Furthermore, as shown in FIG. 20A, in areas near the boundaries between adjacent sectors (hereinafter referred to as “sector boundary”) B1 to B3 (e.g., range of angle θ1 in sector boundary B3), the mobile stations carry out handover (or softer handover; SHO) between sectors where they communicate with a plurality of sectors simultaneously by setting a plurality of communication channels. This SHO has the effect of allowing the mobile station to maintain a handover state with a plurality of sectors whenever possible and continue communication even when a channel condition with one site (sector) deteriorates by maintaining the communication using another channel, and even when the mobile station moves from one sector to another it can maintain the communication state without interrupting the communication, and therefore SHO allows the mobile station to secure a stable communication state.
  • [0007]
    However, as shown in FIG. 20B, when many mobile stations in the middle of communication are concentrated on an area in the vicinity of a sector boundary (hereinafter referred to as “SHO area”), there are many targets for SHO control, which increases the load on the base station of control processing for SHO and position registration, causing a shortage of resources of the communication system. Moreover, since a plurality of sectors carry out transmission to the same mobile station, transmit power increases and the system capacity reduces as well. Furthermore, signals are sent from a plurality of sectors to the same mobile station, which increases interference on the downlink and control for sector monitoring for SHO control is performed frequently, which results in another problem that the load on the communication system increases.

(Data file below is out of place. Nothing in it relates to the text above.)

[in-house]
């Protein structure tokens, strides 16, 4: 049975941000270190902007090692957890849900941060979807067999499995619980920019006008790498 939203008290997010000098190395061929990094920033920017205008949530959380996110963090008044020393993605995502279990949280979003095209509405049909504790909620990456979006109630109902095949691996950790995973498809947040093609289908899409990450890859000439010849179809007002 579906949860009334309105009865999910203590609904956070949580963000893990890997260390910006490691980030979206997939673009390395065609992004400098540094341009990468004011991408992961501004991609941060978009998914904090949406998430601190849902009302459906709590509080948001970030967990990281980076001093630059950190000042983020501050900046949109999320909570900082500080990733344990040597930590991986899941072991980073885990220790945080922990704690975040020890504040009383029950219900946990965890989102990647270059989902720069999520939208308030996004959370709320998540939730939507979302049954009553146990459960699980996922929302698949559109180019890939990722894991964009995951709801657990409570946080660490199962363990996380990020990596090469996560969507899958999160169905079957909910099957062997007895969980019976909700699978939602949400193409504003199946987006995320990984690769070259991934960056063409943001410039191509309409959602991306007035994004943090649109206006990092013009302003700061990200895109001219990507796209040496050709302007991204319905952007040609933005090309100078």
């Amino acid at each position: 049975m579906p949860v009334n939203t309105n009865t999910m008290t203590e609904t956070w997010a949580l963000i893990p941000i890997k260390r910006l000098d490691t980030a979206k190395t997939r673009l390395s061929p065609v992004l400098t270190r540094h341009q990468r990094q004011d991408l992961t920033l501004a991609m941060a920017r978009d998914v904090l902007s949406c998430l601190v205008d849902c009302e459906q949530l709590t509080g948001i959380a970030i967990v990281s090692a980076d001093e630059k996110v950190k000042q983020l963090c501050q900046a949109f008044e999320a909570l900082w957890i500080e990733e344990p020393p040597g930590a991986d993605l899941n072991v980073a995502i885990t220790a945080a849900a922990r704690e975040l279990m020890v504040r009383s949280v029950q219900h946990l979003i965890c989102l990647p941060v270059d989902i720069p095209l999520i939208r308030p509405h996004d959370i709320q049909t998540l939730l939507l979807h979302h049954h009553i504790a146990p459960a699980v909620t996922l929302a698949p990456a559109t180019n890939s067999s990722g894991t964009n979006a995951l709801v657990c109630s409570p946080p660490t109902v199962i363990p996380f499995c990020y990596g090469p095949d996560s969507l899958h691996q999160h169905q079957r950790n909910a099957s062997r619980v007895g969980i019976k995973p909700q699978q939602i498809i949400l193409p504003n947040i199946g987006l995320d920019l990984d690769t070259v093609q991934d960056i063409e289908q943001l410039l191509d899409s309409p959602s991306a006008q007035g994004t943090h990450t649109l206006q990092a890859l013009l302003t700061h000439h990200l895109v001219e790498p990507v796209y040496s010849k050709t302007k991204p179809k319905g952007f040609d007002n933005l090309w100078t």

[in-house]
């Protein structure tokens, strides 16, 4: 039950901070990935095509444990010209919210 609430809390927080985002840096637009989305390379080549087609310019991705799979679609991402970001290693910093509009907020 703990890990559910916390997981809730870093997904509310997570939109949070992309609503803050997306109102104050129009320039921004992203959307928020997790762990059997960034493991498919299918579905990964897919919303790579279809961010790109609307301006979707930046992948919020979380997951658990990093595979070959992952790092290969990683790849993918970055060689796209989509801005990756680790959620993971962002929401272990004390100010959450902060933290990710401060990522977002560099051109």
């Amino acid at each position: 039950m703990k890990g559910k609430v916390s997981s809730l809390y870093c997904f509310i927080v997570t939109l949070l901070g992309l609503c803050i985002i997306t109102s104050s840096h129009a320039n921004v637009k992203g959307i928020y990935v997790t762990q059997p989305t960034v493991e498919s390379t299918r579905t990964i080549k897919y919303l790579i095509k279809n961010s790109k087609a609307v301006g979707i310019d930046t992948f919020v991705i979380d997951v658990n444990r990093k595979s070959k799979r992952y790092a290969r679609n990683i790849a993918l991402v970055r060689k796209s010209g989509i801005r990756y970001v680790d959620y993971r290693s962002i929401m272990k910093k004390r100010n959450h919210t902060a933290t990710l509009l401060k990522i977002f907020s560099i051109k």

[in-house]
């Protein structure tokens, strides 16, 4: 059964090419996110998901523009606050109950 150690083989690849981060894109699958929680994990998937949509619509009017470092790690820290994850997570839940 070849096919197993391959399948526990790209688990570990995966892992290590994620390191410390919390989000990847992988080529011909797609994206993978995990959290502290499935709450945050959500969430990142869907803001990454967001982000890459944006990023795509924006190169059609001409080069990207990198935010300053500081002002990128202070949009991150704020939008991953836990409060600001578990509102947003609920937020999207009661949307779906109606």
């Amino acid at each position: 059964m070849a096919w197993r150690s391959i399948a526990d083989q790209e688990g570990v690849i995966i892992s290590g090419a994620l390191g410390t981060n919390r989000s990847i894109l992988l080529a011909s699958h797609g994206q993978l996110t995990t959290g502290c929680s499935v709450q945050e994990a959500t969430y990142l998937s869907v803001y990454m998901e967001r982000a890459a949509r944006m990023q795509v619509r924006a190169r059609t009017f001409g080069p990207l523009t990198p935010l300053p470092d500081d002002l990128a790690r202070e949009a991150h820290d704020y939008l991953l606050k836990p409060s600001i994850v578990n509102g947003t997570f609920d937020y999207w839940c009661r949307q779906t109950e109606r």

• DISCLOSURE OF INVENTION
  • [0008]
    It is an object of the present invention to efficiently use resources of the base station and increase the channel capacity of the system even if the load on the communication system is distributed non-uniformly in a cell.
  • [0009]
    This object can be attained by the base station apparatus changing a combination between circuits which process signals of communication with various mobile stations and antennas in charge of these circuits based on results of measurement of traffic of communication channels with the mobile stations or changing the combination between the antennas and mobile stations covered by the respective antennas and controlling each sector in the cell.
  • [0010]
    According to an aspect of the present invention, when there are many mobile stations in the middle of communication in an area where a mobile station carries out SHO, that is, in the vicinity of a boundary between sectors in the same cell, the directivity of the antenna of the base station is changed so that the number of mobile stations in the SHO is decreased by changing the position of the sector boundary.
  • [0011]
    According to another aspect of the present invention, a distribution of load on the communication system in each sector is detected and the locations of antenna elements are controlled based on the detection result.
  • [0012]
    The method of forming sectors is roughly divided into a method of changing antenna directivities in such a way that the area of a sector is not changed but only the position of the sector is changed (hereinafter referred to as “sector rotation”) and a method of changing antenna directivities by moving sector boundaries (hereinafter referred to as “sector boundary movement”) in such a way that the area of each sector is expanded or reduced. On the other hand, as the method of changing antenna directivities, there are a method of changing the positions of antenna elements themselves and a method of changing weights in controlling an adaptive array antenna (hereinafter abbreviated as “AAA”).